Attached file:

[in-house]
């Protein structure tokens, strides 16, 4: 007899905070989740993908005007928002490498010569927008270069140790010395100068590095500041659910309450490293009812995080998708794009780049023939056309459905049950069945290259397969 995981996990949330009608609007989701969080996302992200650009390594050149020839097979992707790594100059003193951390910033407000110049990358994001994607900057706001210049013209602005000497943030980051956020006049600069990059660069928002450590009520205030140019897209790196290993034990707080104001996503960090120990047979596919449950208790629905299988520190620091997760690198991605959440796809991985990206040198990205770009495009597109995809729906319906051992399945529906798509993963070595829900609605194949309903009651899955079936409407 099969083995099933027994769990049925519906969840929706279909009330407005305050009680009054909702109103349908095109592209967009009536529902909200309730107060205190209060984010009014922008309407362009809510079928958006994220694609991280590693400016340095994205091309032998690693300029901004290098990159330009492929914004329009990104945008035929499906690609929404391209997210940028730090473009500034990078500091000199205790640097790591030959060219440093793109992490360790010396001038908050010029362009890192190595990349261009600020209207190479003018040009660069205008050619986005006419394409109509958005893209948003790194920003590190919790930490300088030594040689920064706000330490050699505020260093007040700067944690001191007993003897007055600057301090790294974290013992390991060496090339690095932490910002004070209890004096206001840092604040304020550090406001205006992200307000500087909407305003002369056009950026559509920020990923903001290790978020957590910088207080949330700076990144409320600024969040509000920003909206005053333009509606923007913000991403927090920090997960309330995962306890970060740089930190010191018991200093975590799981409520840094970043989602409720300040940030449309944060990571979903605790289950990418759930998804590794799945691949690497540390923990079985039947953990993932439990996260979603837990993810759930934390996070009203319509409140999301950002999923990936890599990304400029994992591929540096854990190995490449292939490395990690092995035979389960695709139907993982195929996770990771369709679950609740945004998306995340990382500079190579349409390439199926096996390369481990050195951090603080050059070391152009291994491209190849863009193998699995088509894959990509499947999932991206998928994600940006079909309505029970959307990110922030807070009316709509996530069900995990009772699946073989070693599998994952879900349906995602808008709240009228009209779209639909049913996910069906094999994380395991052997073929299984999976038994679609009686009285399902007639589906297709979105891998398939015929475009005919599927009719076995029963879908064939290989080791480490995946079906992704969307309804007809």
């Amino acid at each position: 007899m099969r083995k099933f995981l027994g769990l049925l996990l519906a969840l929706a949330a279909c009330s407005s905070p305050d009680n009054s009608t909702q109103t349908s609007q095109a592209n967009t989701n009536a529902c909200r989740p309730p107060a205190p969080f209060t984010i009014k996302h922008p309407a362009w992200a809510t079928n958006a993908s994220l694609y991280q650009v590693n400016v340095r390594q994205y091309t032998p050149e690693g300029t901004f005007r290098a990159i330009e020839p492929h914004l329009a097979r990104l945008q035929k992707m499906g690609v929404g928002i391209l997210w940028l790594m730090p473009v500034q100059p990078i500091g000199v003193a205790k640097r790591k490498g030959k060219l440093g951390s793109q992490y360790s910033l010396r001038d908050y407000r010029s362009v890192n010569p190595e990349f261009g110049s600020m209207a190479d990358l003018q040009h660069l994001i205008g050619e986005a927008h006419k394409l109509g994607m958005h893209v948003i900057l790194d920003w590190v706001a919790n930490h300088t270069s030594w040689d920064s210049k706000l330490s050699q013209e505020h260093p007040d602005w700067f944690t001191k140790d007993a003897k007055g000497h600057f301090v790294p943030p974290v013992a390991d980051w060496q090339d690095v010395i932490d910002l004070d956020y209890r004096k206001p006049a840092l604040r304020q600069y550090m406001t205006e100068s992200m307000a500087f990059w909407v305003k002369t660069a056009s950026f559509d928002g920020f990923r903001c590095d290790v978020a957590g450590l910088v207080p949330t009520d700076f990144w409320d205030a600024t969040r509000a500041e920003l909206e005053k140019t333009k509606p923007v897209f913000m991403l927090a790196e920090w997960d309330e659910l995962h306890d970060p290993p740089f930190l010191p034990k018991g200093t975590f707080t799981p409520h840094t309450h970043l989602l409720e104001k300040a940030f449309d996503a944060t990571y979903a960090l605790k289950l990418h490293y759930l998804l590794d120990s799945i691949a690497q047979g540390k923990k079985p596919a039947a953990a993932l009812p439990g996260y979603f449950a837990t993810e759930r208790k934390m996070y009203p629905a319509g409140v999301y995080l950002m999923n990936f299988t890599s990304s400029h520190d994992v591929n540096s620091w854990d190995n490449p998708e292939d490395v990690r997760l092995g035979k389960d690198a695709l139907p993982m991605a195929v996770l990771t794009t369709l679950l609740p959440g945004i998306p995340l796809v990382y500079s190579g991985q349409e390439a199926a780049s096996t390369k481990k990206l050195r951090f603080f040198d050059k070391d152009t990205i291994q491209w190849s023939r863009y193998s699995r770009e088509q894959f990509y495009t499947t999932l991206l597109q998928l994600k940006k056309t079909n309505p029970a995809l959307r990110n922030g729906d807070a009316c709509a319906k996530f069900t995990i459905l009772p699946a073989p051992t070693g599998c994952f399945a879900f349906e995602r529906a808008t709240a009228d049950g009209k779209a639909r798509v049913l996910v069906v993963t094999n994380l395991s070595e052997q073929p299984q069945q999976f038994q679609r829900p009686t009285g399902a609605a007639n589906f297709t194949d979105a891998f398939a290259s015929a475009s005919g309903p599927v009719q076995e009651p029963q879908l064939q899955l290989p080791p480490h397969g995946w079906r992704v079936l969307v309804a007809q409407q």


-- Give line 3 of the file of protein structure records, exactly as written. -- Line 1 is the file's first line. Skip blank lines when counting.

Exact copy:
């Amino acid at each position: 007899m099969r083995k099933f995981l027994g769990l049925l996990l519906a969840l929706a949330a279909c009330s407005s905070p305050d009680n009054s009608t909702q109103t349908s609007q095109a592209n967009t989701n009536a529902c909200r989740p309730p107060a205190p969080f209060t984010i009014k996302h922008p309407a362009w992200a809510t079928n958006a993908s994220l694609y991280q650009v590693n400016v340095r390594q994205y091309t032998p050149e690693g300029t901004f005007r290098a990159i330009e020839p492929h914004l329009a097979r990104l945008q035929k992707m499906g690609v929404g928002i391209l997210w940028l790594m730090p473009v500034q100059p990078i500091g000199v003193a205790k640097r790591k490498g030959k060219l440093g951390s793109q992490y360790s910033l010396r001038d908050y407000r010029s362009v890192n010569p190595e990349f261009g110049s600020m209207a190479d990358l003018q040009h660069l994001i205008g050619e986005a927008h006419k394409l109509g994607m958005h893209v948003i900057l790194d920003w590190v706001a919790n930490h300088t270069s030594w040689d920064s210049k706000l330490s050699q013209e505020h260093p007040d602005w700067f944690t001191k140790d007993a003897k007055g000497h600057f301090v790294p943030p974290v013992a390991d980051w060496q090339d690095v010395i932490d910002l004070d956020y209890r004096k206001p006049a840092l604040r304020q600069y550090m406001t205006e100068s992200m307000a500087f990059w909407v305003k002369t660069a056009s950026f559509d928002g920020f990923r903001c590095d290790v978020a957590g450590l910088v207080p949330t009520d700076f990144w409320d205030a600024t969040r509000a500041e920003l909206e005053k140019t333009k509606p923007v897209f913000m991403l927090a790196e920090w997960d309330e659910l995962h306890d970060p290993p740089f930190l010191p034990k018991g200093t975590f707080t799981p409520h840094t309450h970043l989602l409720e104001k300040a940030f449309d996503a944060t990571y979903a960090l605790k289950l990418h490293y759930l998804l590794d120990s799945i691949a690497q047979g540390k923990k079985p596919a039947a953990a993932l009812p439990g996260y979603f449950a837990t993810e759930r208790k934390m996070y009203p629905a319509g409140v999301y995080l950002m999923n990936f299988t890599s990304s400029h520190d994992v591929n540096s620091w854990d190995n490449p998708e292939d490395v990690r997760l092995g035979k389960d690198a695709l139907p993982m991605a195929v996770l990771t794009t369709l679950l609740p959440g945004i998306p995340l796809v990382y500079s190579g991985q349409e390439a199926a780049s096996t390369k481990k990206l050195r951090f603080f040198d050059k070391d152009t990205i291994q491209w190849s023939r863009y193998s699995r770009e088509q894959f990509y495009t499947t999932l991206l597109q998928l994600k940006k056309t079909n309505p029970a995809l959307r990110n922030g729906d807070a009316c709509a319906k996530f069900t995990i459905l009772p699946a073989p051992t070693g599998c994952f399945a879900f349906e995602r529906a808008t709240a009228d049950g009209k779209a639909r798509v049913l996910v069906v993963t094999n994380l395991s070595e052997q073929p299984q069945q999976f038994q679609r829900p009686t009285g399902a609605a007639n589906f297709t194949d979105a891998f398939a290259s015929a475009s005919g309903p599927v009719q076995e009651p029963q879908l064939q899955l290989p080791p480490h397969g995946w079906r992704v079936l969307v309804a007809q409407q």